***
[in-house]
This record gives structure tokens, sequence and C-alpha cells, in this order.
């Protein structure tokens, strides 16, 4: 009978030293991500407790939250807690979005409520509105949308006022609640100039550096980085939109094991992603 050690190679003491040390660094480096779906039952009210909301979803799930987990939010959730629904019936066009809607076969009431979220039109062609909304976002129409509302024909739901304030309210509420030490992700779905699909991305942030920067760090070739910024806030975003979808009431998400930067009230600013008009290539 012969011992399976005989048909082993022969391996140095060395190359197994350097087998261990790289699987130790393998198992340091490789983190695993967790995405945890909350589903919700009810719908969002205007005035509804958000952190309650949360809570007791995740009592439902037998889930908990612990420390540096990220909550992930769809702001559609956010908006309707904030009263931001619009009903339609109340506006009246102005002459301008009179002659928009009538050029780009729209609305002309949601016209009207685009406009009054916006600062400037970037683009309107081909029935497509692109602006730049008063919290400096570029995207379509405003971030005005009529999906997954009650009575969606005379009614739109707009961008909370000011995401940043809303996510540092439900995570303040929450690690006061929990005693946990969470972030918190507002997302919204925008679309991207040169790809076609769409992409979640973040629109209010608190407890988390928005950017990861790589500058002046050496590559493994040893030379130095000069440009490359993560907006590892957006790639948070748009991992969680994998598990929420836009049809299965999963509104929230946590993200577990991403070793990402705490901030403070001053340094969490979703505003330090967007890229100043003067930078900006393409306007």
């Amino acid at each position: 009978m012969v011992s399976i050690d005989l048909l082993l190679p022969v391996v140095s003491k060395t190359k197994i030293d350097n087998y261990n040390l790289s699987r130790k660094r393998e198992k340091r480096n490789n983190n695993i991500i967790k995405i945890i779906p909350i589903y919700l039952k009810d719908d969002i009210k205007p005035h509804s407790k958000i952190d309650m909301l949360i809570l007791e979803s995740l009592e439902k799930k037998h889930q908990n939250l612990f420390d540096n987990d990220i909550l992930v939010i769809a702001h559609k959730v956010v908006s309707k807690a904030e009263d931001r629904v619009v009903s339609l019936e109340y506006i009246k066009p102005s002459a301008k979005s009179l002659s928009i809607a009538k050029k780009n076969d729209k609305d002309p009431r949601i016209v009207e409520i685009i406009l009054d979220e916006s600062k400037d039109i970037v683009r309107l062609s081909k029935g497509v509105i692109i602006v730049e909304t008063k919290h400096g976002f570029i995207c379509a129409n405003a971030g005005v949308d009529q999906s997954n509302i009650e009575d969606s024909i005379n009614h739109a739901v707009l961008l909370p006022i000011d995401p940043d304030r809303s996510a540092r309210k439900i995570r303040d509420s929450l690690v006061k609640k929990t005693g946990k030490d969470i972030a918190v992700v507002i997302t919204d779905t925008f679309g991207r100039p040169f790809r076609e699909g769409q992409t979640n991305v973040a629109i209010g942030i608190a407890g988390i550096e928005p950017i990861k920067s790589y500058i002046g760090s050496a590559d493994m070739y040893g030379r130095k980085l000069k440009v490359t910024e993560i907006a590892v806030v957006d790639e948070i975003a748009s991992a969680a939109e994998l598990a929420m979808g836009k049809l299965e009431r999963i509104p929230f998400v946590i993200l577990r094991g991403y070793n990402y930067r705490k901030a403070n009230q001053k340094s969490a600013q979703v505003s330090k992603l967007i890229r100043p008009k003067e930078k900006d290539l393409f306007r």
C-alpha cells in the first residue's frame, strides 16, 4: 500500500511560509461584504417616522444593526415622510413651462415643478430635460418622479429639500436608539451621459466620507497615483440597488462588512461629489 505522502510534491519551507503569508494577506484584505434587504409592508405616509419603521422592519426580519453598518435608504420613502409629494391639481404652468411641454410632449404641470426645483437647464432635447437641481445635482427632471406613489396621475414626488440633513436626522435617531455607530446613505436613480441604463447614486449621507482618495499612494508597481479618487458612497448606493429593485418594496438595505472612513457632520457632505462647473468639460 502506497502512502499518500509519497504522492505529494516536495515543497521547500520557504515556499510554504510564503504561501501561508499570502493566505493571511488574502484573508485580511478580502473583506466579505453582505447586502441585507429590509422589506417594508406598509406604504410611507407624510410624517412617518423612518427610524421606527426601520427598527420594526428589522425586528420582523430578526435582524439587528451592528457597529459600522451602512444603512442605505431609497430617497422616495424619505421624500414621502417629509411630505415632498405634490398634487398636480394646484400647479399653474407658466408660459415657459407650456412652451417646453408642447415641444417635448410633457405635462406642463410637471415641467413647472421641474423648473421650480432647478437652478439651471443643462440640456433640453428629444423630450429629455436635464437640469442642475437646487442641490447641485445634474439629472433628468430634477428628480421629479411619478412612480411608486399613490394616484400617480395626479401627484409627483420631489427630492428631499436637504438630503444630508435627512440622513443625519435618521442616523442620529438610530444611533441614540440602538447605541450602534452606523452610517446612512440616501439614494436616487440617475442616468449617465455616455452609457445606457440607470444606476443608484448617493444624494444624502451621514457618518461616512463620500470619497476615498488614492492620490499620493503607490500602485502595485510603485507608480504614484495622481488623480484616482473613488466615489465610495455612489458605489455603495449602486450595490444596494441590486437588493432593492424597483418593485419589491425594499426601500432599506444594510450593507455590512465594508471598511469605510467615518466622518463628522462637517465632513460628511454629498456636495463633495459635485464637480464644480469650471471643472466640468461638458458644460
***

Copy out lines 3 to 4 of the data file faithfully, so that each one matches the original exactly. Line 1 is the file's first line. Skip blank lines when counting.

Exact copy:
């Protein structure tokens, strides 16, 4: 009978030293991500407790939250807690979005409520509105949308006022609640100039550096980085939109094991992603 050690190679003491040390660094480096779906039952009210909301979803799930987990939010959730629904019936066009809607076969009431979220039109062609909304976002129409509302024909739901304030309210509420030490992700779905699909991305942030920067760090070739910024806030975003979808009431998400930067009230600013008009290539 012969011992399976005989048909082993022969391996140095060395190359197994350097087998261990790289699987130790393998198992340091490789983190695993967790995405945890909350589903919700009810719908969002205007005035509804958000952190309650949360809570007791995740009592439902037998889930908990612990420390540096990220909550992930769809702001559609956010908006309707904030009263931001619009009903339609109340506006009246102005002459301008009179002659928009009538050029780009729209609305002309949601016209009207685009406009009054916006600062400037970037683009309107081909029935497509692109602006730049008063919290400096570029995207379509405003971030005005009529999906997954009650009575969606005379009614739109707009961008909370000011995401940043809303996510540092439900995570303040929450690690006061929990005693946990969470972030918190507002997302919204925008679309991207040169790809076609769409992409979640973040629109209010608190407890988390928005950017990861790589500058002046050496590559493994040893030379130095000069440009490359993560907006590892957006790639948070748009991992969680994998598990929420836009049809299965999963509104929230946590993200577990991403070793990402705490901030403070001053340094969490979703505003330090967007890229100043003067930078900006393409306007």
């Amino acid at each position: 009978m012969v011992s399976i050690d005989l048909l082993l190679p022969v391996v140095s003491k060395t190359k197994i030293d350097n087998y261990n040390l790289s699987r130790k660094r393998e198992k340091r480096n490789n983190n695993i991500i967790k995405i945890i779906p909350i589903y919700l039952k009810d719908d969002i009210k205007p005035h509804s407790k958000i952190d309650m909301l949360i809570l007791e979803s995740l009592e439902k799930k037998h889930q908990n939250l612990f420390d540096n987990d990220i909550l992930v939010i769809a702001h559609k959730v956010v908006s309707k807690a904030e009263d931001r629904v619009v009903s339609l019936e109340y506006i009246k066009p102005s002459a301008k979005s009179l002659s928009i809607a009538k050029k780009n076969d729209k609305d002309p009431r949601i016209v009207e409520i685009i406009l009054d979220e916006s600062k400037d039109i970037v683009r309107l062609s081909k029935g497509v509105i692109i602006v730049e909304t008063k919290h400096g976002f570029i995207c379509a129409n405003a971030g005005v949308d009529q999906s997954n509302i009650e009575d969606s024909i005379n009614h739109a739901v707009l961008l909370p006022i000011d995401p940043d304030r809303s996510a540092r309210k439900i995570r303040d509420s929450l690690v006061k609640k929990t005693g946990k030490d969470i972030a918190v992700v507002i997302t919204d779905t925008f679309g991207r100039p040169f790809r076609e699909g769409q992409t979640n991305v973040a629109i209010g942030i608190a407890g988390i550096e928005p950017i990861k920067s790589y500058i002046g760090s050496a590559d493994m070739y040893g030379r130095k980085l000069k440009v490359t910024e993560i907006a590892v806030v957006d790639e948070i975003a748009s991992a969680a939109e994998l598990a929420m979808g836009k049809l299965e009431r999963i509104p929230f998400v946590i993200l577990r094991g991403y070793n990402y930067r705490k901030a403070n009230q001053k340094s969490a600013q979703v505003s330090k992603l967007i890229r100043p008009k003067e930078k900006d290539l393409f306007r």